Lotus Leaf posture guides
All kinds of things can contribute to pain and injury in the shoulders. One culprit is the way we habitually rest our shoulders, neck and head over the body in daily life. Most of us tend to have a slightly rounded upper back, a slightly forward head position, shoulders that roll forward a bit, and a mild collapse of the lift in the chest.
The brain learns to set a standard length for our muscles, depending on our physical habits. A western lifestyle often means we sit a lot, rounding over desks and tables.
With this movement pattern, the muscles of front of the shoulder, chest and throat develop a shortened set length. While the back of the shoulder, upper back and neck develop a longer rounded set length. This leaves the shoulder blades to wing off the back, creating a rounded hump in the upper back and potentially problematic shoulder alignment.
To counter this problem, it's helpful to strengthen certain muscles in the upper back (the rhomboids, lower trapezius, teres minor and serratus anterior). At the same time it's helpful to free up the front of the chest, by lengthening and releasing muscles of the chest and the front of the shoulder (pectoralis major and the anterior deltoid muscle).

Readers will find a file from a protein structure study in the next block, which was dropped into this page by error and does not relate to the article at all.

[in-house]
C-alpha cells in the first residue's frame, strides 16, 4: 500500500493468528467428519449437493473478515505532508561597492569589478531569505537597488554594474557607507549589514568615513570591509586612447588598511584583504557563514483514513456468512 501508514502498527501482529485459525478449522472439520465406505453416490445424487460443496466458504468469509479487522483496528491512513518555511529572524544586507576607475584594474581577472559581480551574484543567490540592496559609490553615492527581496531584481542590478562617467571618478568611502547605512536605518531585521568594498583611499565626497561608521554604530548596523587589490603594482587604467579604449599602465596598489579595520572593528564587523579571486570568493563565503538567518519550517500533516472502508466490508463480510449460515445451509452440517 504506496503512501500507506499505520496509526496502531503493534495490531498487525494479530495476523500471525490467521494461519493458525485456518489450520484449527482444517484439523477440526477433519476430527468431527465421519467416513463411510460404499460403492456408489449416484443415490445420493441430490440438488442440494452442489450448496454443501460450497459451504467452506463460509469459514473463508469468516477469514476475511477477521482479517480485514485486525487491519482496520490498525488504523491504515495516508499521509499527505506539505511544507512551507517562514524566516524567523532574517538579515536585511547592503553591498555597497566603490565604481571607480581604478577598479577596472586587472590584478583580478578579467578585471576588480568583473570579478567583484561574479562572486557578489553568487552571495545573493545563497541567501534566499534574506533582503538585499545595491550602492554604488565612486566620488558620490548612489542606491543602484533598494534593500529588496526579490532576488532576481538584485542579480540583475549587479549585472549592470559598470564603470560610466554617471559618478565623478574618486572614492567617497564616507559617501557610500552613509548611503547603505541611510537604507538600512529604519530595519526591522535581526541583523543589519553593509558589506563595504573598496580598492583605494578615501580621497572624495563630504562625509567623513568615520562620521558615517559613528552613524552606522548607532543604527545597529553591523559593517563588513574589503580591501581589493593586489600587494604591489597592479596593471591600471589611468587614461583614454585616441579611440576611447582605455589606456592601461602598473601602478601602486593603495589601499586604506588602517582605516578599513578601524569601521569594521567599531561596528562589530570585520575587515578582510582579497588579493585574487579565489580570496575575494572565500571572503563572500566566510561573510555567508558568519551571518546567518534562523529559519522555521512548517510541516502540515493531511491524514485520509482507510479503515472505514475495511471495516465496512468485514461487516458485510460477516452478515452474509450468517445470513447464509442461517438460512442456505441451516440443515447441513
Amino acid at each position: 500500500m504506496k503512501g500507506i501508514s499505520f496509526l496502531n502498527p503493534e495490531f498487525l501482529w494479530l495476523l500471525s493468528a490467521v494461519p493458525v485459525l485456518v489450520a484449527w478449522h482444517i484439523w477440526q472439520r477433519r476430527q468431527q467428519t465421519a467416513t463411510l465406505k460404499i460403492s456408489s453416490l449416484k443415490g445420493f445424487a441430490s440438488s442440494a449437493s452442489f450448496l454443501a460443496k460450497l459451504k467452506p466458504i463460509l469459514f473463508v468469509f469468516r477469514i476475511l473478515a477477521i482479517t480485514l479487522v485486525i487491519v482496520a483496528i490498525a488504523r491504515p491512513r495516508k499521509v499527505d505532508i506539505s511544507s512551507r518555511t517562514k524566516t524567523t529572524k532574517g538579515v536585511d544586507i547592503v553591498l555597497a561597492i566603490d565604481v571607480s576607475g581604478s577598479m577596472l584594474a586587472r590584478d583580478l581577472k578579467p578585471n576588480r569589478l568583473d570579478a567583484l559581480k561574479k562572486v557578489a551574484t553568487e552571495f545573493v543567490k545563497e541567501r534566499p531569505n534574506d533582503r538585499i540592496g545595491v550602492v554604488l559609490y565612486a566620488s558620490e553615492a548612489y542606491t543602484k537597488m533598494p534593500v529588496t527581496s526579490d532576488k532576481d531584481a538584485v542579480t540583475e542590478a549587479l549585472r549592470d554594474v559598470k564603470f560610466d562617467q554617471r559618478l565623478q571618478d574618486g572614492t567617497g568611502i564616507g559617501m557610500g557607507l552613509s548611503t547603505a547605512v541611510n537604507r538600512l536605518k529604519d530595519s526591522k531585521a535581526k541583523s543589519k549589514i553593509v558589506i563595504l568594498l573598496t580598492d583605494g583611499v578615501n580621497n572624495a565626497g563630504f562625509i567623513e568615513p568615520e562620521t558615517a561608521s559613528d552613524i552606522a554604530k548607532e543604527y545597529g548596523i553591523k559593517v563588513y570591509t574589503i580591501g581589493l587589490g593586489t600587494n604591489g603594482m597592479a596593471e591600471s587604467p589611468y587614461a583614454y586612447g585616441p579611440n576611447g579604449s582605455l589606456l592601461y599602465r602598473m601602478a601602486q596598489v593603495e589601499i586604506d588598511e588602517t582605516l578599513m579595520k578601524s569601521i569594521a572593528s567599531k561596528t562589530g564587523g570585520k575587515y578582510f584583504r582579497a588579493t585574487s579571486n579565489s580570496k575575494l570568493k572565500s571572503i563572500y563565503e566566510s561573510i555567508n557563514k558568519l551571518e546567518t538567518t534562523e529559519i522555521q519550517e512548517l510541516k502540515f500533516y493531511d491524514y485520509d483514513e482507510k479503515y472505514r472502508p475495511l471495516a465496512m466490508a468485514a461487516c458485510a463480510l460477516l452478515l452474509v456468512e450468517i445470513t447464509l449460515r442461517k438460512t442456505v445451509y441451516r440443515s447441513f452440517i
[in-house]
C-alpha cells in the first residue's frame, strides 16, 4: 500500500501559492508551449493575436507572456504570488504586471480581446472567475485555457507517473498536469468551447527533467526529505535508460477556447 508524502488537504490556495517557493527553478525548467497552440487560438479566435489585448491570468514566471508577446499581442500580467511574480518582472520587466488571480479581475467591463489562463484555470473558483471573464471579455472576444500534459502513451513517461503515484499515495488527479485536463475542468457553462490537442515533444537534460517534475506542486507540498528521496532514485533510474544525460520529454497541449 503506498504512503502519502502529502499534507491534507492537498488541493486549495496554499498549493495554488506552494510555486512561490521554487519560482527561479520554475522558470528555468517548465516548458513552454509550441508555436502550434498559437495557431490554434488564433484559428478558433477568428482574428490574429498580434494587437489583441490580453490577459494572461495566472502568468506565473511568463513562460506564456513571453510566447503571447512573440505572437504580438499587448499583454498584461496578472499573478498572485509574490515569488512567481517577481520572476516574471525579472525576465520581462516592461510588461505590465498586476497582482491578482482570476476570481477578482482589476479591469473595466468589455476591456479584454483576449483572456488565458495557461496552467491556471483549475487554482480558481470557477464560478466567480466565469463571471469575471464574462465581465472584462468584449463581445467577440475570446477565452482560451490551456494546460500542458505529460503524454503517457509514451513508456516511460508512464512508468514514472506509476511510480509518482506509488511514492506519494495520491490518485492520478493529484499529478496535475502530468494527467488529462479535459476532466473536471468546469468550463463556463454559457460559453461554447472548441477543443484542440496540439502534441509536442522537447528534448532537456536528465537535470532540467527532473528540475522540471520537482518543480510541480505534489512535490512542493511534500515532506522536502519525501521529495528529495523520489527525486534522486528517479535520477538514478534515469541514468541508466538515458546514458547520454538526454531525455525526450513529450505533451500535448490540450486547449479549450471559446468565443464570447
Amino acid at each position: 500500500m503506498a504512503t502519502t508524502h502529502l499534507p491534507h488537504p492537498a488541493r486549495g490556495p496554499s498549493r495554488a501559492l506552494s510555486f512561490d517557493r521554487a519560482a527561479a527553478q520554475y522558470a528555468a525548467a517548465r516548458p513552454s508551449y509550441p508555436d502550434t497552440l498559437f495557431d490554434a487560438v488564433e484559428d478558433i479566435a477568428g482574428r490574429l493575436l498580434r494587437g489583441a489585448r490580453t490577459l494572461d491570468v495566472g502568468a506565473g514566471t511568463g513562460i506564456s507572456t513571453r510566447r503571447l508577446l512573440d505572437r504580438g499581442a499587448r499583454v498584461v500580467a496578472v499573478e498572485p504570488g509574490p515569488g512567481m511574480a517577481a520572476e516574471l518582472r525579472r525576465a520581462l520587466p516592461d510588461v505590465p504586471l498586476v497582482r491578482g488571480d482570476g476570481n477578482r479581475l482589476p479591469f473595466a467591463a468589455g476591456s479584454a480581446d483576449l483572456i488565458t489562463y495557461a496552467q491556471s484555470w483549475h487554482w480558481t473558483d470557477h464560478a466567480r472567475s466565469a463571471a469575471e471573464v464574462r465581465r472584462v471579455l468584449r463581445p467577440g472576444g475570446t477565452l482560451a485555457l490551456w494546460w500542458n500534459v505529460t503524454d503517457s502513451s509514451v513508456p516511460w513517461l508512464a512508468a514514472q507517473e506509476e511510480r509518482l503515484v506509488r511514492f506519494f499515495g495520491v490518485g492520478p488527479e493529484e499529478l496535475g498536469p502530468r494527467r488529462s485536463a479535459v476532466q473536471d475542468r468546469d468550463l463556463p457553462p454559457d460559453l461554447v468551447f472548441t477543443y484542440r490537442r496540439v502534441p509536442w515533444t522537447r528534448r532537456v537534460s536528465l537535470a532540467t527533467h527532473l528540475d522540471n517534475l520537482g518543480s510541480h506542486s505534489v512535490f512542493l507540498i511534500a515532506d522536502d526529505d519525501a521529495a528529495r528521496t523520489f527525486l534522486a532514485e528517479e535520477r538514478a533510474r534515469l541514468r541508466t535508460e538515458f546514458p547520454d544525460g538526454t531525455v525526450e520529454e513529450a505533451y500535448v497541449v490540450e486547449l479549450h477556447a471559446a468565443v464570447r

There is one pose that does all this - Cactus Pose!
Cactus - step by step
Why practice cactus pose?
Recent shoulder injuries ~ wait until you've rested the injury before exploring cactus arms.
Chronic shoulder discomfort ~ ease into cactus pose gently and mindfully, giving yourself a soft challenge.
Never force or strain. Any time you feel a sharp pain in a joint - come straight out of the pose to avoid injury.